New year, new writing habits!
One of the biggest hurdles that my coaching clients face when they sit down to write is distraction. The overwhelming feeling that there are other things that need doing. This might be the mundane necessities of life (laundry is a biggie), the musts of business (that looming inbox situation), or just the little distractions that we allow our brains to redirect toward when we should be writing (like the computer screen that needs to be cleaned).
There are quite a few tips and strategies that any writer can develop to cut down on the amount of time they waste not writing. But the first step is to actually take a moment to explore our writing practice (or lack thereof) in terms of habits and habit-building. Thinking about your writing as a habit to develop can be a very effective antidote to distraction-fueled avoidance. It helps you think critically about how you function as a writer and gives you a framework for successfully implementing behavioral change. What is an example of a habit in your life?
One we all share is tooth brushing. When you brush your teeth, you likely do not stand in front of the mirror hemming and hawing over which tooth to start with. You probably don’t feel paralyzed by the possibility that you will fail to brush. And I suspect that you don’t decide to vacuum due to a sudden and overwhelming fear of facing your toothbrush. Why? Because you have been brushing twice a day for your whole life. You likely have a specific oral hygiene regimen that you have developed to meet your needs and preferences. You know when you expect to be brushing your teeth and, when the moment arrives, you have a clear goal for the process.
Well, you might say, that’s different. It only takes a few minutes to brush your teeth, whereas writing should take much longer. Plus, you’re writing something new each time you sit down to your practice, whereas you face the same ol’ set of teeth every time. But bear with me. It’s not actually apples to oranges.
Think back to when you were a child. If you are anything like me or the children I’ve known, tooth brushing was not a habit that formed naturally. There were other things I would rather be doing. And, at night, I knew that tooth brushing was the precursor to the dreaded “bedtime.” (Shudder.) There were strict words, there were bargains, there was begging, and there was bribery. I remember my parents standing over me to make sure I actually did it, and later on we developed a system of show-and-tell accountability: I would open my mouth wide to prove the deed was done. And yes, nowadays none of this is necessary. I efficiently and effectively brush by myself, thank you very much. This is a habit that I formed so rigorously that I forget there was once a time when I was an inconsistent and untrustworthy tooth brusher.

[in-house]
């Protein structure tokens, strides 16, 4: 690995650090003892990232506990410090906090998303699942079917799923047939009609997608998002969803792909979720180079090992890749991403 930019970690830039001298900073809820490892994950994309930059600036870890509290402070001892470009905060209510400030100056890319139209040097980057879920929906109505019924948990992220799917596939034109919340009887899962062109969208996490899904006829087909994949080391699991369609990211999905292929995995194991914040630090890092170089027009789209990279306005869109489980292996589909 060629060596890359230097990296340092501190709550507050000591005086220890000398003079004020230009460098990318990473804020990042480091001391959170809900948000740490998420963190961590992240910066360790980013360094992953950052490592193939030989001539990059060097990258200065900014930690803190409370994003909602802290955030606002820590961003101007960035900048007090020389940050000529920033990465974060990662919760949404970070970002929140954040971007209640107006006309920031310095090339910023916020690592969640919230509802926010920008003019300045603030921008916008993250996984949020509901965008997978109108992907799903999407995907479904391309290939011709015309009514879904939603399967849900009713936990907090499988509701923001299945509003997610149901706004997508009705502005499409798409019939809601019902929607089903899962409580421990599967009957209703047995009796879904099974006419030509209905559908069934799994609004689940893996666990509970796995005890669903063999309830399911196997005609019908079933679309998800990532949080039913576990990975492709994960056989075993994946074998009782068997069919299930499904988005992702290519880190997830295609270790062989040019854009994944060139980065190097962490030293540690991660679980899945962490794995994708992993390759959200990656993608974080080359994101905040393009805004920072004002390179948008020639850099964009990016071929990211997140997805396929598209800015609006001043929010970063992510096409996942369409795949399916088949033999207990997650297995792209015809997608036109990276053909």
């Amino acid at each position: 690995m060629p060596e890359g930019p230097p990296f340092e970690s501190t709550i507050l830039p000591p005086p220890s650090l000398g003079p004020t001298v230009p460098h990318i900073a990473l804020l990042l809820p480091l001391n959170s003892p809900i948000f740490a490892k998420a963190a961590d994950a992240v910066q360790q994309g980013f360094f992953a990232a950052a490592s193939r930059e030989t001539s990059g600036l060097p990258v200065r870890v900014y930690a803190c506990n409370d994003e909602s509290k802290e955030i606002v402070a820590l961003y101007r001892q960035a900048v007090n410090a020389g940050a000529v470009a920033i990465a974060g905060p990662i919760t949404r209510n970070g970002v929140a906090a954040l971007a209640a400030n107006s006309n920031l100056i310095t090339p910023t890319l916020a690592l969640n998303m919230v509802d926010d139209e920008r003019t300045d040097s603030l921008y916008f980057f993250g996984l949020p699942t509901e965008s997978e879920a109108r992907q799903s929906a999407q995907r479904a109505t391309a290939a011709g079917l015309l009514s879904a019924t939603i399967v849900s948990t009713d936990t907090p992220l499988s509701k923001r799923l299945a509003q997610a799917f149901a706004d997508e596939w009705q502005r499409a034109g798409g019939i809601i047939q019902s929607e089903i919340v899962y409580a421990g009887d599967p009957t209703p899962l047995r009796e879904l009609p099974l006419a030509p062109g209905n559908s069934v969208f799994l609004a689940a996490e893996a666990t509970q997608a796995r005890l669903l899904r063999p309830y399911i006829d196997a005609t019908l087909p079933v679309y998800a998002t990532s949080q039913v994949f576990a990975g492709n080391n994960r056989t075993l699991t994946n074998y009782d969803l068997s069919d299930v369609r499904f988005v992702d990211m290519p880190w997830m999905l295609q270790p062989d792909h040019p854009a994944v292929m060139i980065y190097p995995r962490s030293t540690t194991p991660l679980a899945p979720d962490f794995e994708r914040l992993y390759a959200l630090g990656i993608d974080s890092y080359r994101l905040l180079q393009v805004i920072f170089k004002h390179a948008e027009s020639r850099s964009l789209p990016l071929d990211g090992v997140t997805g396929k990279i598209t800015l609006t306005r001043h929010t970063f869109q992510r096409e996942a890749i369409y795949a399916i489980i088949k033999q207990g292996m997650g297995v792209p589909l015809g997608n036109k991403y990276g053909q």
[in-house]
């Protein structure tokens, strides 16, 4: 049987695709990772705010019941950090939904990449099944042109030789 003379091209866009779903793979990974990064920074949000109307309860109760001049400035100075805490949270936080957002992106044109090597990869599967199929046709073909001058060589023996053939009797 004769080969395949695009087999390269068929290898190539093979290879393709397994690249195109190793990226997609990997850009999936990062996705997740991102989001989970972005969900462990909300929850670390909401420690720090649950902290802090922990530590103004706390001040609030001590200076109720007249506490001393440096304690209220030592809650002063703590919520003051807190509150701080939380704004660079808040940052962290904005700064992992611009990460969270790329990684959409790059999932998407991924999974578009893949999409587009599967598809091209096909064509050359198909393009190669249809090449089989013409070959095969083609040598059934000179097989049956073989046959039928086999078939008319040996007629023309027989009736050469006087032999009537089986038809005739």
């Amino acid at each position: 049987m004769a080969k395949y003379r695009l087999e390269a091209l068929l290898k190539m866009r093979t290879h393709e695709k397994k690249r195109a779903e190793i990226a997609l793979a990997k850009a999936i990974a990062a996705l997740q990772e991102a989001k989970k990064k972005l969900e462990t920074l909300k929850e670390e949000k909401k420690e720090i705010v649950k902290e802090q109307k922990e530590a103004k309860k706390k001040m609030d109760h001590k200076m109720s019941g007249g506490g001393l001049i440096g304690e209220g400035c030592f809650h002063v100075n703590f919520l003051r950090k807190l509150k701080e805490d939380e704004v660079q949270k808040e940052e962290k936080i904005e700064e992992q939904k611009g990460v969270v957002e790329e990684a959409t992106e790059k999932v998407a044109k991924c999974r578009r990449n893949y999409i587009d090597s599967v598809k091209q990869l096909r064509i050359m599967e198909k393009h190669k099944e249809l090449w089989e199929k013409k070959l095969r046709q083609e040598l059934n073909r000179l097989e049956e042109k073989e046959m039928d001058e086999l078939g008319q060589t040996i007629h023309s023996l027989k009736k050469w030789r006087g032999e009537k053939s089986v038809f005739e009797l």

Back to writing. For many writers, especially those who are writing for the first time, building an effective writing practice can be painful. Demoralizing, even. They wait to write until inspiration strikes, until they have a lot of time they can set aside, or they stop if and when they don’t like the words that are coming out on the page. The result, more often than not, is that no writing actually happens. Worst case, the writer decides to abandon writing all together.
3 Steps to Un-Learn Bad Habits
The brain is a funny organ. It is a creature of habit. So when trying to establish an effective writing habit, it’s critical to un-learn the writing habit that has been built over a lifetime. Whether it’s not writing at all, waiting for inspiration to strike, or giving yourself permission to let distractions derail your writing time, you already have specific habits formed around writing. You are not a blank slate! Building a better set of writing practices and habits requires you to simultaneously un-learn old habits and establish new, more productive ones.
Recognizing what your current habits are is the first step. Owning them is the second. Up above, where I suggested that you “give yourself permission” to get distracted? Yeah, I meant that! While it often feels like we are slave to our brains when we cannot (cannot!) focus on writing, it is often not the case. Think of other things that you know you must do, even when you don’t really want to. Responding to work emails, perhaps. Taxes. Prepping meals for the week. Things of that ilk. Big or small, we all have the ability to find mental fortitude when we really want to.
So, the second step of breaking bad writing habits is recognizing that you can choose to apply this same mental fortitude to your writing practice. That you can keep going even when the writing feels crappy, maybe even abysmal. That you can table your distractions and stay focused. And I promise that in subsequent posts I’ll give you useable tips and strategies for doing all this!
But the third step is key, too. It’s keeping in mind the payoff of the often-uncomfortable-possibly-even-sometimes-miserable practice of writing when it doesn’t feel good. And the payoff is this: once you’ve formed effective writing habits, it will be astronomically easier to have “good” writing days. Moreover, the “bad” ones will stop feeling so awful. Once you stop feeling like you have to fight through every second of your writing, you will find writing grooves. You will establish strategies to stay within your writing groove. And you will learn how to be productive even when you don’t feel “on.”
The payoff of establishing good writing habits is huge, and well worth the push of facing and overcoming step two of un-learning the old habits.
So stay tuned! Over my next several posts I’ll be sharing some tips and strategies for overcoming the mental hurdle of un-learning unproductive writing habits, and I’ll be talking about what “good” writing habits might look like for you!
If you're ready for more and you're ready now, reach out!
I offer one-on-one coaching for writers across the United States.